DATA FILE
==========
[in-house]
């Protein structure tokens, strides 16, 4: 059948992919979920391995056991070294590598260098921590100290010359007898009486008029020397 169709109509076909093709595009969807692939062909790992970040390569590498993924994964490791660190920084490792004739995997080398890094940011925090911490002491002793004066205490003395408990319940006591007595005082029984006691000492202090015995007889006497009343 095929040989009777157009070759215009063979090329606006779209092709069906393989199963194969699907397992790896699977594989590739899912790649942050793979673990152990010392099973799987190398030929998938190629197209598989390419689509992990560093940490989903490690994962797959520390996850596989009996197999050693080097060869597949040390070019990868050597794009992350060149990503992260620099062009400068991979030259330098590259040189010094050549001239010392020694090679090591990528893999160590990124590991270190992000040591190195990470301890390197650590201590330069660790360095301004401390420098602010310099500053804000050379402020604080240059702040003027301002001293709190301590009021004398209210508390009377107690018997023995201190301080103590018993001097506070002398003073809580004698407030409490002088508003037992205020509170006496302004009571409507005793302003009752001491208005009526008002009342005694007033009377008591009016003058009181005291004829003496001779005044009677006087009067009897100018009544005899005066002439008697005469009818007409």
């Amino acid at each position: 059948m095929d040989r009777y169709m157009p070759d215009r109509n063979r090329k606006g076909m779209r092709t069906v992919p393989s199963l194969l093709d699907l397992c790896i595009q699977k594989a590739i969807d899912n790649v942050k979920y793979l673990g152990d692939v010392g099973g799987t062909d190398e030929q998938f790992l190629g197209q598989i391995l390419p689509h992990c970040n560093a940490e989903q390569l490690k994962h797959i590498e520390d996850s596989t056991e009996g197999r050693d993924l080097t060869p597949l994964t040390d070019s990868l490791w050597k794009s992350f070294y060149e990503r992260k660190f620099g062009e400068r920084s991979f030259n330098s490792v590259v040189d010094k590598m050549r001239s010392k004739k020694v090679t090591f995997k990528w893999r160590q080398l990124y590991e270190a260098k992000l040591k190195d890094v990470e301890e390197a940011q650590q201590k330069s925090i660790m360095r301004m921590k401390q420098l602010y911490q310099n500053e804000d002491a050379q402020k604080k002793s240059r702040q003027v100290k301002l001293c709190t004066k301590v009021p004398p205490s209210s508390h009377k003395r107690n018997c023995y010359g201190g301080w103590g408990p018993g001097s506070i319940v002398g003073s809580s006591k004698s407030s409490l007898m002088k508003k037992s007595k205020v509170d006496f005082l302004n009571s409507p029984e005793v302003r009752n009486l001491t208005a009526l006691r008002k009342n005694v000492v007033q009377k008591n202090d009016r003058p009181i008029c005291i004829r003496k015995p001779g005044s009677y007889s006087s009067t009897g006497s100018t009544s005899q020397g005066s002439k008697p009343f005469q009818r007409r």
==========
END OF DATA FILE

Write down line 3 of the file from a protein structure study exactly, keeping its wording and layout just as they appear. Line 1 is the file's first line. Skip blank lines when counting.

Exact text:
């Amino acid at each position: 059948m095929d040989r009777y169709m157009p070759d215009r109509n063979r090329k606006g076909m779209r092709t069906v992919p393989s199963l194969l093709d699907l397992c790896i595009q699977k594989a590739i969807d899912n790649v942050k979920y793979l673990g152990d692939v010392g099973g799987t062909d190398e030929q998938f790992l190629g197209q598989i391995l390419p689509h992990c970040n560093a940490e989903q390569l490690k994962h797959i590498e520390d996850s596989t056991e009996g197999r050693d993924l080097t060869p597949l994964t040390d070019s990868l490791w050597k794009s992350f070294y060149e990503r992260k660190f620099g062009e400068r920084s991979f030259n330098s490792v590259v040189d010094k590598m050549r001239s010392k004739k020694v090679t090591f995997k990528w893999r160590q080398l990124y590991e270190a260098k992000l040591k190195d890094v990470e301890e390197a940011q650590q201590k330069s925090i660790m360095r301004m921590k401390q420098l602010y911490q310099n500053e804000d002491a050379q402020k604080k002793s240059r702040q003027v100290k301002l001293c709190t004066k301590v009021p004398p205490s209210s508390h009377k003395r107690n018997c023995y010359g201190g301080w103590g408990p018993g001097s506070i319940v002398g003073s809580s006591k004698s407030s409490l007898m002088k508003k037992s007595k205020v509170d006496f005082l302004n009571s409507p029984e005793v302003r009752n009486l001491t208005a009526l006691r008002k009342n005694v000492v007033q009377k008591n202090d009016r003058p009181i008029c005291i004829r003496k015995p001779g005044s009677y007889s006087s009067t009897g006497s100018t009544s005899q020397g005066s002439k008697p009343f005469q009818r007409r």